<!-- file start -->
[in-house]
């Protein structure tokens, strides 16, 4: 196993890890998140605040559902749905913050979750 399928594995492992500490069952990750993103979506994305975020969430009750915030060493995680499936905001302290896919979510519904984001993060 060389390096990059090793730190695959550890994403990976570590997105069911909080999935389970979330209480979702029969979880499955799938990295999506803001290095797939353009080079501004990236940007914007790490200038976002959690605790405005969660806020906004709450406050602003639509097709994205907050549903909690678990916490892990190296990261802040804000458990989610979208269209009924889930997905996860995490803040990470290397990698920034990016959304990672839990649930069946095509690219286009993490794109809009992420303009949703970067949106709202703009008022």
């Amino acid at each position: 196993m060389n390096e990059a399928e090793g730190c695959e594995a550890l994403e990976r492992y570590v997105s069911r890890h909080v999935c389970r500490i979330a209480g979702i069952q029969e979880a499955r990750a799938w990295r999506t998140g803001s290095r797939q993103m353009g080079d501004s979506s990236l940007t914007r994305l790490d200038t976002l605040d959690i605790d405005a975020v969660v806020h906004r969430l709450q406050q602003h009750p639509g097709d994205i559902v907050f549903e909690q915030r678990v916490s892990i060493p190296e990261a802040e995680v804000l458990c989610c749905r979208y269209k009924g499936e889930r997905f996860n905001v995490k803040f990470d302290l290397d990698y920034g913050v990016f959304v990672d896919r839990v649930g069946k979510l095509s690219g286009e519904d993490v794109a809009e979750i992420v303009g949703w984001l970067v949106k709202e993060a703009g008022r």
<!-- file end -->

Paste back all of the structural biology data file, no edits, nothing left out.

[in-house]
């Protein structure tokens, strides 16, 4: 196993890890998140605040559902749905913050979750 399928594995492992500490069952990750993103979506994305975020969430009750915030060493995680499936905001302290896919979510519904984001993060 060389390096990059090793730190695959550890994403990976570590997105069911909080999935389970979330209480979702029969979880499955799938990295999506803001290095797939353009080079501004990236940007914007790490200038976002959690605790405005969660806020906004709450406050602003639509097709994205907050549903909690678990916490892990190296990261802040804000458990989610979208269209009924889930997905996860995490803040990470290397990698920034990016959304990672839990649930069946095509690219286009993490794109809009992420303009949703970067949106709202703009008022």
């Amino acid at each position: 196993m060389n390096e990059a399928e090793g730190c695959e594995a550890l994403e990976r492992y570590v997105s069911r890890h909080v999935c389970r500490i979330a209480g979702i069952q029969e979880a499955r990750a799938w990295r999506t998140g803001s290095r797939q993103m353009g080079d501004s979506s990236l940007t914007r994305l790490d200038t976002l605040d959690i605790d405005a975020v969660v806020h906004r969430l709450q406050q602003h009750p639509g097709d994205i559902v907050f549903e909690q915030r678990v916490s892990i060493p190296e990261a802040e995680v804000l458990c989610c749905r979208y269209k009924g499936e889930r997905f996860n905001v995490k803040f990470d302290l290397d990698y920034g913050v990016f959304v990672d896919r839990v649930g069946k979510l095509s690219g286009e519904d993490v794109a809009e979750i992420v303009g949703w984001l970067v949106k709202e993060a703009g008022r």